Original oil painting by Carl Malchin (1838-1923) depicting a Seaplane of the Imperial German Air Force over the Baltic Coast, 1918.
Carl Wilhelm Christian Malchin (1838-1923)
Malchin’s father was a member of the Mecklenburg legislature and he attended high school in Rostock, before being apprenticed to a surveyor in Schwaan, a town traditionally known as an artists’ colony.
He aspired to be a shipbuilder but was deemed not to have the requisite strength, so surveying won through. Two local artists inspired in him an interest in painting and from 1860 to 1862 he attended the Polytechnikum in Munich. Although he was ostensibly entered to study geodesy and engineering, in practice he spent more time in the local artists’ studios. He managed to complete his degree and qualified as an engineer, taking a position in the land surveying office of the Grand Duchy of Mecklenburg-Schwerin while continuing to paint in his spare time.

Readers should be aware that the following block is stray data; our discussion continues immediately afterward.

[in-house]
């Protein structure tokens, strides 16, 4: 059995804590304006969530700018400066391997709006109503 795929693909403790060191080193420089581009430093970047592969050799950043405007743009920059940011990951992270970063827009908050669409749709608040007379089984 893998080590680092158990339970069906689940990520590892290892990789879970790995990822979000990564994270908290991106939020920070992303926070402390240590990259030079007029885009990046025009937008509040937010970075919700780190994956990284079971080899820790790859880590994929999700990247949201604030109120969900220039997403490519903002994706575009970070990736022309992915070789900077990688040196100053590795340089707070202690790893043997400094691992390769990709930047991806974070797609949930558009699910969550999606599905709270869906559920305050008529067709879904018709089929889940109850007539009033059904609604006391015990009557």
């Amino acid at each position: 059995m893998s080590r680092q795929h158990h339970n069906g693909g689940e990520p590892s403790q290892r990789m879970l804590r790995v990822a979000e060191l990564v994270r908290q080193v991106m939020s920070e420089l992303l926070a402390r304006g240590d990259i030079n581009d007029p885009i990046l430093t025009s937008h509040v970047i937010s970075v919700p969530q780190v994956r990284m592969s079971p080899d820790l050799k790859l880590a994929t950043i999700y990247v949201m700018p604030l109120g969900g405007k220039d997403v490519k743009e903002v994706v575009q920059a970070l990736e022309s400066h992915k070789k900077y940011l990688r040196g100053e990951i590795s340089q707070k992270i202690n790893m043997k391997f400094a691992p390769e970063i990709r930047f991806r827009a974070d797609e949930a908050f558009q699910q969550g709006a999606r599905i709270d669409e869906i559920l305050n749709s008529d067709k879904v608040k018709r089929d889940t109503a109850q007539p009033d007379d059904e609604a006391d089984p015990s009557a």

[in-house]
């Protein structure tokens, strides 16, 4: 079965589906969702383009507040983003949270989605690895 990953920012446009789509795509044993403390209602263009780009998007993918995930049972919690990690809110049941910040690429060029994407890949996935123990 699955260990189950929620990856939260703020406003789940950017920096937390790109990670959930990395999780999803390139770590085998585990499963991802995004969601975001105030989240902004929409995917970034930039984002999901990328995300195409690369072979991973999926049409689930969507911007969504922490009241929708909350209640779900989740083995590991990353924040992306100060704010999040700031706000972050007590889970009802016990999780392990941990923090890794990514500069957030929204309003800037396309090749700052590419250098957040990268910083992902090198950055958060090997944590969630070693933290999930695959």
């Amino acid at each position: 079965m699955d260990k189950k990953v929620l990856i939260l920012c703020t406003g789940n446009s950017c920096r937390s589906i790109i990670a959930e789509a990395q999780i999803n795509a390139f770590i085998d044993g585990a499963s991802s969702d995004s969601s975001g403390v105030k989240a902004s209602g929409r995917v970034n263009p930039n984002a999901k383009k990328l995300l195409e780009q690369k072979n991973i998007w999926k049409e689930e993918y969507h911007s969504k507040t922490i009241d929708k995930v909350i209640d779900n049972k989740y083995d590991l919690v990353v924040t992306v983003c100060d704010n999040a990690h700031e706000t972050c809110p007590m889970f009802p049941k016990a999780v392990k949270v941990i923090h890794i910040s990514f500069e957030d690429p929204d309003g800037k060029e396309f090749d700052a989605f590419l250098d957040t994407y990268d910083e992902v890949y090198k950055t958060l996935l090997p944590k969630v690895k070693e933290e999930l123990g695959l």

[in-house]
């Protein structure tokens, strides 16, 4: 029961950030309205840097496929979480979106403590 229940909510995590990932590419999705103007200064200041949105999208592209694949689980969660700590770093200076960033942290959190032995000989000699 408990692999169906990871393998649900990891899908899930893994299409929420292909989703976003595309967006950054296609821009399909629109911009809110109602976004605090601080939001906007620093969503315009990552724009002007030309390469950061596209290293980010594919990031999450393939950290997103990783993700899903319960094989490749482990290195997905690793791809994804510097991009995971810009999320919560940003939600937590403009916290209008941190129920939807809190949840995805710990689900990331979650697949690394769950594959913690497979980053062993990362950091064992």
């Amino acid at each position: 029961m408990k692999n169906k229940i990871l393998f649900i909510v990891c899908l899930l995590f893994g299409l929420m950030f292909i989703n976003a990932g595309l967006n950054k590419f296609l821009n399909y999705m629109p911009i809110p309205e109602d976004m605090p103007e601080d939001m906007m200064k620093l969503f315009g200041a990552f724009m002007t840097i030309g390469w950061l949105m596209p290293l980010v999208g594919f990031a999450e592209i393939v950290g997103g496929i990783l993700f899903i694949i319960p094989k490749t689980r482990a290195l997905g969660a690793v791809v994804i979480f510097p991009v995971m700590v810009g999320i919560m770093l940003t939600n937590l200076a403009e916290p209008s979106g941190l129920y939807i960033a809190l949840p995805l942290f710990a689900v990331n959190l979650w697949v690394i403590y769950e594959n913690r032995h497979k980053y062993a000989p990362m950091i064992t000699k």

Malchin’s paintings attracted the attention of the Ducal Court Painter Theodor Schloepke, who obtained a scholarship for him from Grand Duke Friedrich Franz II. Formal studies began in 1873 under Theodor Hagen at the Weimar Saxon-Grand Ducal Art School.
Despite the scholarship, he experienced continuing financial problems and his paintings did not prove commercially popular. Many were bought by the Grand Duke and his court for a nominal sum.
His circumstances improved considerably in 1879 when he was offered the position of art conservator and restorer for the Ducal collection. Obtaining a generous contract, he was free to pursue his own painting and he began to travel extensively.
In 1890, the new Grand Duke, Friedrich Franz III, promoted him to the rank of Professor. He retired in 1915 and was presented with the Knight’s Cross of the Order of the Griffon by the Duke. A proposed retrospective of his work had to be cancelled due to the Greart War and was not presented until 1923, after his death. Approximately 260 of his paintings were in the possession of the Staatliches Museum in Schwerin. Ninety-two were destroyed during World War II. A street in Schwerin has been named after him.